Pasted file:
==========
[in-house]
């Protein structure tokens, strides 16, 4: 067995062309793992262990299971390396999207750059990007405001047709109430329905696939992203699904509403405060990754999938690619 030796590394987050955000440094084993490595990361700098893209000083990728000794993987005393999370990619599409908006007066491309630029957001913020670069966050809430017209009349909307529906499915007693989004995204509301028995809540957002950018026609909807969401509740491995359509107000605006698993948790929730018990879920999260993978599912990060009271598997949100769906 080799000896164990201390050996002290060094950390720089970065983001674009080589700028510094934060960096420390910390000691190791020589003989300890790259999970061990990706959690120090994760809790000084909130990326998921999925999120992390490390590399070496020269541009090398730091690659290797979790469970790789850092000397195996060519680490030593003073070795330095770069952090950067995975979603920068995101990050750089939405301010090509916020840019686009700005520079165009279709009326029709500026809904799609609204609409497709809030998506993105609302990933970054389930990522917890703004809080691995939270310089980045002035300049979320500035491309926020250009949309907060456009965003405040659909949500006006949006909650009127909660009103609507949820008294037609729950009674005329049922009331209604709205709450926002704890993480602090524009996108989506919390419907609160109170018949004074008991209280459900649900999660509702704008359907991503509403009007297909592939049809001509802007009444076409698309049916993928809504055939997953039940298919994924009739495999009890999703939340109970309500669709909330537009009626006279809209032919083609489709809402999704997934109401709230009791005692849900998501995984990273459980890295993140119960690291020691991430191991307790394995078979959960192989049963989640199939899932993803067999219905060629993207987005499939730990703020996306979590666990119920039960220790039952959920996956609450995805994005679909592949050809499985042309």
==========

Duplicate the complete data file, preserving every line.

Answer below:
[in-house]
């Protein structure tokens, strides 16, 4: 067995062309793992262990299971390396999207750059990007405001047709109430329905696939992203699904509403405060990754999938690619 030796590394987050955000440094084993490595990361700098893209000083990728000794993987005393999370990619599409908006007066491309630029957001913020670069966050809430017209009349909307529906499915007693989004995204509301028995809540957002950018026609909807969401509740491995359509107000605006698993948790929730018990879920999260993978599912990060009271598997949100769906 080799000896164990201390050996002290060094950390720089970065983001674009080589700028510094934060960096420390910390000691190791020589003989300890790259999970061990990706959690120090994760809790000084909130990326998921999925999120992390490390590399070496020269541009090398730091690659290797979790469970790789850092000397195996060519680490030593003073070795330095770069952090950067995975979603920068995101990050750089939405301010090509916020840019686009700005520079165009279709009326029709500026809904799609609204609409497709809030998506993105609302990933970054389930990522917890703004809080691995939270310089980045002035300049979320500035491309926020250009949309907060456009965003405040659909949500006006949006909650009127909660009103609507949820008294037609729950009674005329049922009331209604709205709450926002704890993480602090524009996108989506919390419907609160109170018949004074008991209280459900649900999660509702704008359907991503509403009007297909592939049809001509802007009444076409698309049916993928809504055939997953039940298919994924009739495999009890999703939340109970309500669709909330537009009626006279809209032919083609489709809402999704997934109401709230009791005692849900998501995984990273459980890295993140119960690291020691991430191991307790394995078979959960192989049963989640199939899932993803067999219905060629993207987005499939730990703020996306979590666990119920039960220790039952959920996956609450995805994005679909592949050809499985042309």